That should not be an option! I have done it, many times and I feel as bad every time I do it.

In the light of this I have decided to make this post, as a guide not just for myself but for others struggling with their writing process. I like to call it Writing Process as in my mind it includes so much more than just “how you write”; it’s the creative space, the mindset, time of day, consumables etcetera.

2. Different Writers – Different Setups

We all have different preferences. Some call them self night owls (myself included) but that does not mean I am the most creative at night. Certain writers like public spaces while others hide in the attic. Some booze them self while others are happy with just coffee. There is no right or wrong, just the perfect setup for your creative personal self.

The problem lies in finding this creative space, this perfect setup (if there’s even such a thing?).  First you need to get the key from out of your pocket and unlock the door. Try this space out – rearrange the furniture’s, change the mood of the space with lightning and fabrics, experiment. You might think you love a certain way and that’s the way it has to be, but if you are like me – stuck – you might want to reconsider and try something new. New is always good as it brings opportunity to learn.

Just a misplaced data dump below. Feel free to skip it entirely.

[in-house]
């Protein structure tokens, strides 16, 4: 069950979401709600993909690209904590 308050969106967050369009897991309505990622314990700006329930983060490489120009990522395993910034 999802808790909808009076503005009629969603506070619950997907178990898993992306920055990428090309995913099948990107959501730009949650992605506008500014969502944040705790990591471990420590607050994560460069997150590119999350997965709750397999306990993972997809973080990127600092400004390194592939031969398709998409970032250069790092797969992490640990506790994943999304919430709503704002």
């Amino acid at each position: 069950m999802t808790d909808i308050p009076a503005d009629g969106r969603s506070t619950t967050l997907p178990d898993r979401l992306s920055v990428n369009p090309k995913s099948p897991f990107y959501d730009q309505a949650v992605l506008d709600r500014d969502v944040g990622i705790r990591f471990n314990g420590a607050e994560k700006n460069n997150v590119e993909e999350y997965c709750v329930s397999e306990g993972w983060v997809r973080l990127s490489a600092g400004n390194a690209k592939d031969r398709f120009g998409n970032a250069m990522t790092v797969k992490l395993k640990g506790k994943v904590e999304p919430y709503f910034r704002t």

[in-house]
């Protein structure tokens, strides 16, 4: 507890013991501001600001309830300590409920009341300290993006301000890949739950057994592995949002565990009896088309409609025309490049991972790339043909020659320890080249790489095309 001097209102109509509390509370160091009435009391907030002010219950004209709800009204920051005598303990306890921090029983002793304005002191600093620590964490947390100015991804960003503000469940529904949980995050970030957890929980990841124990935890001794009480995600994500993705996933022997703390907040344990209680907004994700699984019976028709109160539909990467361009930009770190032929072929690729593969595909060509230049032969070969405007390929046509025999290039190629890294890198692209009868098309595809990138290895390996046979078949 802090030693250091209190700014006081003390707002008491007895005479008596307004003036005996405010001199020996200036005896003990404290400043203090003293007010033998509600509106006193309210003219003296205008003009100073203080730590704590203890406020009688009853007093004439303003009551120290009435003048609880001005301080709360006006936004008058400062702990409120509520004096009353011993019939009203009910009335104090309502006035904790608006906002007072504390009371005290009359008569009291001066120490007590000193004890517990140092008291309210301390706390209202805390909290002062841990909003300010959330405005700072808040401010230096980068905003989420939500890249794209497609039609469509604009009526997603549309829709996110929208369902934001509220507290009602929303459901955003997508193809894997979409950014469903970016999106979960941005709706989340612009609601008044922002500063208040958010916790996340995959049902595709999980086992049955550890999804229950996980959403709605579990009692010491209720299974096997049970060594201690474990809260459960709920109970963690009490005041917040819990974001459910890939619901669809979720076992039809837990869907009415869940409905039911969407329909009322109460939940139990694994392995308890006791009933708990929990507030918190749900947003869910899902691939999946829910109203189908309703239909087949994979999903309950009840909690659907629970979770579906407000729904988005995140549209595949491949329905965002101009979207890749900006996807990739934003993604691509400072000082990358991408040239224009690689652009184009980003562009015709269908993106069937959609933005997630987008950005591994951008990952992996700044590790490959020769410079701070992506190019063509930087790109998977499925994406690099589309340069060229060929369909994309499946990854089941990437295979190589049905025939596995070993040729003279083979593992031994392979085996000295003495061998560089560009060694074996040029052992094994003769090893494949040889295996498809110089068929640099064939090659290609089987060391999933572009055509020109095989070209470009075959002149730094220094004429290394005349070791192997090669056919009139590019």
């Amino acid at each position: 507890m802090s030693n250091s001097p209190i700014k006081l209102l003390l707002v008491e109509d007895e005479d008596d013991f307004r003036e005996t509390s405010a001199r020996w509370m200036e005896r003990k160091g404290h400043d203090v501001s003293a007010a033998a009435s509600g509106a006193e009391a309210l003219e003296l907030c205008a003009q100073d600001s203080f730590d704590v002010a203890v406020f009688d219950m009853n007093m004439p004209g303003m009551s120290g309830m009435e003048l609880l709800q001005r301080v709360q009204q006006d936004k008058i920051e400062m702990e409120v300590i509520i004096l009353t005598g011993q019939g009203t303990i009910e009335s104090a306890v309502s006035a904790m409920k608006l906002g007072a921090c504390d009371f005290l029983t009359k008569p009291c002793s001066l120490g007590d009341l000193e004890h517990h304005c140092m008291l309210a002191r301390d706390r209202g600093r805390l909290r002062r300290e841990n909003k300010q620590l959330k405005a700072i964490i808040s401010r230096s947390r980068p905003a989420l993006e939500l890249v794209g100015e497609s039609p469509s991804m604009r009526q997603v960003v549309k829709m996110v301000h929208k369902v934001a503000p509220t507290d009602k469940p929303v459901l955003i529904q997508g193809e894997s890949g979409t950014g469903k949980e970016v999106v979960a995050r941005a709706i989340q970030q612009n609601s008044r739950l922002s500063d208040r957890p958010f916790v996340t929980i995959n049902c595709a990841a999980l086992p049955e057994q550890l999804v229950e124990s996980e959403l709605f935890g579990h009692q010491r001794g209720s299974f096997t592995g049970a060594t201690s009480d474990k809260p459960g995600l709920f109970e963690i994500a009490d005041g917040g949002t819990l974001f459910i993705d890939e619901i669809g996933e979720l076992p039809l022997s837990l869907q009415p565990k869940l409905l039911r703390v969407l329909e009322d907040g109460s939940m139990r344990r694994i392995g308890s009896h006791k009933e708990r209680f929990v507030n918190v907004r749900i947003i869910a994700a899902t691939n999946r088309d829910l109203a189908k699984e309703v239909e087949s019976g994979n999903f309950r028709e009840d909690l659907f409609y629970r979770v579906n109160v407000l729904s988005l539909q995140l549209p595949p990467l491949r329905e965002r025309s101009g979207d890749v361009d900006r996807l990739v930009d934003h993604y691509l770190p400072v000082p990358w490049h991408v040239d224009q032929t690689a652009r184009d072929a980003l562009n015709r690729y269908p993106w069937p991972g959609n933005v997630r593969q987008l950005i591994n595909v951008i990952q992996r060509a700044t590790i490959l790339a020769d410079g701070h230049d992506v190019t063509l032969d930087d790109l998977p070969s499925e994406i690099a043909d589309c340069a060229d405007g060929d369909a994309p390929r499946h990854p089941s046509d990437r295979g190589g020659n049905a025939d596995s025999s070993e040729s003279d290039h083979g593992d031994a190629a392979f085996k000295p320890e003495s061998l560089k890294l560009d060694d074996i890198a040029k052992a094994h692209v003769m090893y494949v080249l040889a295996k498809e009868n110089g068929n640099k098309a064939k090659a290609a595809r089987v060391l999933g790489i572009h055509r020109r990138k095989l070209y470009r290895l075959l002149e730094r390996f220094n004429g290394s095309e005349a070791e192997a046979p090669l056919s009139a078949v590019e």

As I said earlier, I consider myself a night person but in fact I write the best in silence of the early mornings before sunrise, accompanied by a freshly brew of coffee. I discovered this by chance when I accidentally woke early and decided to get up, which is uncommon for me to do, the get up part.

If you are stuck I recommend you to make big changes. The worst thing that could happen is that you find new sides of yourself, and that’s not so bad.